Wednesday, February 1st, 2023
Wednesday, February 1st, 2023

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SIU: black carp established in river basin

At left is a black carp caught by commercial fishermen. At right is one collected by USGS scientists on the Mississippi River. (Photos courtesy of USGS)

The Center Square

Carbondale, Ill. — Southern Illinois University-led research has found an established population of black carp in parts of the Mississippi River basin, according to a recent U.S. Geological Survey announcement.

This means Illinois waterways are being invaded by another invasive species that could threaten the ecosystem. Black carp, which are native to east Asia, were first
imported into the U.S. to control snails in fish farms where fish are
bred. How they escaped is unknown.

Some states ban possession of black carp, and importation of black carp into
the U.S. has been prohibited since their 2007 listing as an injurious
species under the Lacey Act.

In the SIU study, researchers examined black carp captured between May
2011 and September 2018 for size, age, their environments and whether
they were reproduced in controlled settings or the wild.

“When an invasive species becomes established, eradication can be difficult,
but it can also be challenging to collect robust information during the
onset and early stages when abundance is typically low,” said Gregory Whitledge, a professor with the Center for Fisheries, Aquaculture, and Aquatic Sciences at SIU, and
the lead author of the study. “This research includes the largest sample
size and is the most robust analysis of wild black carp in the
Mississippi River basin, helping inform those making decisions to
curtail further expansion.”

DNR thinks black carp have moved up the Illinois River as far as central Illinois.

A silver carp was removed from Lake Calumet in August, triggering a
closer search for the species in the area. Lake Calumet is only seven
miles from Lake Michigan. If the invasive carp enter the Great Lakes,
they have the ability to dominate the food chain and cause major
disruptions to the ecosystem.

Black carp can grow quickly and reach more than three feet long. They prey on
species such as snails and mussels and pose a risk to many already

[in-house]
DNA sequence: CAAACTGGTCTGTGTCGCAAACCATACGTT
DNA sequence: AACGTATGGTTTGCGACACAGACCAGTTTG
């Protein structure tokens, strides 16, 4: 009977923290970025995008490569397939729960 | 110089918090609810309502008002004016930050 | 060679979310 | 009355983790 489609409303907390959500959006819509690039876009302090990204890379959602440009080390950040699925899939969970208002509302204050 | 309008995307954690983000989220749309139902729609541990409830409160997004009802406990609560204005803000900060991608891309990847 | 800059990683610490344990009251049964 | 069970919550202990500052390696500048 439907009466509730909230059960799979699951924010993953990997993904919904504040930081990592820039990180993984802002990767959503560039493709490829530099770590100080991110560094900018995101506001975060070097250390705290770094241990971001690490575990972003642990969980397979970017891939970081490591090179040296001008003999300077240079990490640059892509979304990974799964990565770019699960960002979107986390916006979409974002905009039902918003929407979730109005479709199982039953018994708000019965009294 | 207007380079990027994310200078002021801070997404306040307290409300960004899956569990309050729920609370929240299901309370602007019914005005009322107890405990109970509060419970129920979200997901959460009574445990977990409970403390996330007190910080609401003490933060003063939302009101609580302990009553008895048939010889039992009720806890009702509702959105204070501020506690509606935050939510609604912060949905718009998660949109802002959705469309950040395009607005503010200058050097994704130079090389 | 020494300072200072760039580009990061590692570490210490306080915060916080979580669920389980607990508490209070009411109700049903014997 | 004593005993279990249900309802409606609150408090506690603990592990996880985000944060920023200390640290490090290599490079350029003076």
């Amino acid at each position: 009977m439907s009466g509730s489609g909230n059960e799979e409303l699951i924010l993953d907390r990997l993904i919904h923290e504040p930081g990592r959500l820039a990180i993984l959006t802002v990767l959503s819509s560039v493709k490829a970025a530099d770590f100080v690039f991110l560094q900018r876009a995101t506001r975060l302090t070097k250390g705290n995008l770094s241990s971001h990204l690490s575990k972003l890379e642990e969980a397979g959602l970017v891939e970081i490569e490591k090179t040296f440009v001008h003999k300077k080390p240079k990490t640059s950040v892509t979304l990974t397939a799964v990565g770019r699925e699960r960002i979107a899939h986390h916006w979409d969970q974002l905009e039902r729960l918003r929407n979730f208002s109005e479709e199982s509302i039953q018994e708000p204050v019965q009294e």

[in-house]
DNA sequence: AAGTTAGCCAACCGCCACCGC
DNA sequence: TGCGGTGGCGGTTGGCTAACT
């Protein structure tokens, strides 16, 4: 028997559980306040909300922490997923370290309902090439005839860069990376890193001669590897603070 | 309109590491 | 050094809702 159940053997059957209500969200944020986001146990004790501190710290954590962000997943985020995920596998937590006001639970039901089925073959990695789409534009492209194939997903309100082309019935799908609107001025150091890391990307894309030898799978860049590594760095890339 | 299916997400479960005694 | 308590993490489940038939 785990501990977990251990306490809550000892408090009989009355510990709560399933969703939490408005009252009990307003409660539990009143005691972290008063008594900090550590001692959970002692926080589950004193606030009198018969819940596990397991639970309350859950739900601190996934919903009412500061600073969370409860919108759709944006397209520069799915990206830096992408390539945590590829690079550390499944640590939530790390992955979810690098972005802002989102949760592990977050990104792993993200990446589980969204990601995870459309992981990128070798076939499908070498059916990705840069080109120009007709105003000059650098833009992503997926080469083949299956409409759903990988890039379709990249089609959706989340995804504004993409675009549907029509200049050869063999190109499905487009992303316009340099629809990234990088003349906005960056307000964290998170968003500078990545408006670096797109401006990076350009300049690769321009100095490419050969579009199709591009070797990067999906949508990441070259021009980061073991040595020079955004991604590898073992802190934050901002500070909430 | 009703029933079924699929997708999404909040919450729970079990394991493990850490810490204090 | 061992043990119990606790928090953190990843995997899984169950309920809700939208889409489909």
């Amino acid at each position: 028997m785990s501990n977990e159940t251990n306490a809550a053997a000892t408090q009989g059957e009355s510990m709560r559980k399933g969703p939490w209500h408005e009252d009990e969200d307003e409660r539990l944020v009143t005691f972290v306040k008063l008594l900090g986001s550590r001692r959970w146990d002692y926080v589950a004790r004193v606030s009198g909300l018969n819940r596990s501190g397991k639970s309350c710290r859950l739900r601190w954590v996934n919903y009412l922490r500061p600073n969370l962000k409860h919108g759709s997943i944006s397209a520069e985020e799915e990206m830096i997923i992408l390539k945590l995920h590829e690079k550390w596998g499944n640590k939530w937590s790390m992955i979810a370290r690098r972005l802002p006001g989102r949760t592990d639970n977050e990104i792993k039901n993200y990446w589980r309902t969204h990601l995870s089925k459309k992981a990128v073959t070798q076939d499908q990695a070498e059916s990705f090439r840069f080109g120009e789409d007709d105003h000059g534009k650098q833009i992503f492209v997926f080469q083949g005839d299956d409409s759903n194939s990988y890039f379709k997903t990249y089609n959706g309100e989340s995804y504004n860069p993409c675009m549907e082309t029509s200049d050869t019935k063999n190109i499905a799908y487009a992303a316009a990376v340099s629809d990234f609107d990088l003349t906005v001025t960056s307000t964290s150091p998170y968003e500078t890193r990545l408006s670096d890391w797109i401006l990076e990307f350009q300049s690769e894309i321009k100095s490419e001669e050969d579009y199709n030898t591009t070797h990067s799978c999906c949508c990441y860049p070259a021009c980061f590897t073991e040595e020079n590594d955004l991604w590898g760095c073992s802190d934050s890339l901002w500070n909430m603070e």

imperiled native mussels in this region. Mussels support ecosystem
health by improving water quality – they filter out bacteria, algae and
pollutants as they breathe and feed – and provide food and nutrition for
other species.

Knowledge on the extent of invasion can help inform federal, state, and local
agencies as they develop control strategies, mitigate effects and
consider plans and limitations on the use or transportation of live
black carp.

Native to east Asia, black carp were first imported to control snails in fish
farms where fish are bred. Snails are hosts of parasites that can harm
channel catfish, hybrid striped bass and other fish that are important
human food sources and support the regional economy.

The use of black carp in these types of aquatic environments is regulated
and requires permits, and there isn’t a clear understanding on how black
carp escaped those settings.

“While prior studies have indicated that wild black carp might be established
in parts of the Mississippi River basin, this is the most comprehensive
study and the first research to provide strong evidence that they are
present and sustaining on their own,” said Patrick Kroboth, a research
fish biologist with the USGS, and co-author on the study. “This study
finds that in the area examined, wild black carp have naturally
reproduced, there are multiple ages present, carp are living to
adulthood and the population primarily consists of fertile fish that are
capable of reproducing. This suggests that the environment has suitable
conditions for black carp’s entire life cycle.”

A map of black carp observations in the Mississippi River basin reported
to the USGS as of Nov. 30, 2022, is available on the agency’s website.

The data on the USGS map includes incidental captures by the public and reports from federal and state agencies.

There are limited sampling efforts targeting black carp and the probability
of individuals catching them in the large rivers they inhabit is
currently low, USGS officials point out.

The Mississippi River basin covers more than 1,150,000 square miles and
includes 32 states and small parts of two Canadian provinces. The river
originates in northern Minnesota and flows south to Louisiana. Black carp have been observed in
several locations, but exact species abundance and distribution isn’t
currently known because there are limited sampling efforts targeting
black carp and the probability of catching them in the large rivers they
inhabit is low.

The study was authored by SIU, the USGS, the U.S. Fish and Wildlife Service,
Missouri State University, and the Missouri Department of Conservation.

Black carp have been collected in Horseshoe Lake in Alexander County as well as the Ohio and Mississippi rivers.

DNR and other agencies have worked to slow the fish’s spread. Their presence is the result of good intentions gone bad.

“It’s the same story as the grass, silver and bighead. It was looked at as a
solution to an environmental issue and turned out to be its own
environmental issue,” Brian Schoenung, Aquatic Nuisance Species Program
Manager for DNR, said earlier this year. “The Arkansas fish farmers take
the hit on a lot of this things, but the reality is the Fish and
Wildlife Service and the Environmental Protection Agency were at the
forefront of bringing these things in. They were trying to reverse an
environmental problem without using chemicals. It seemed like a viable
option at the time.”

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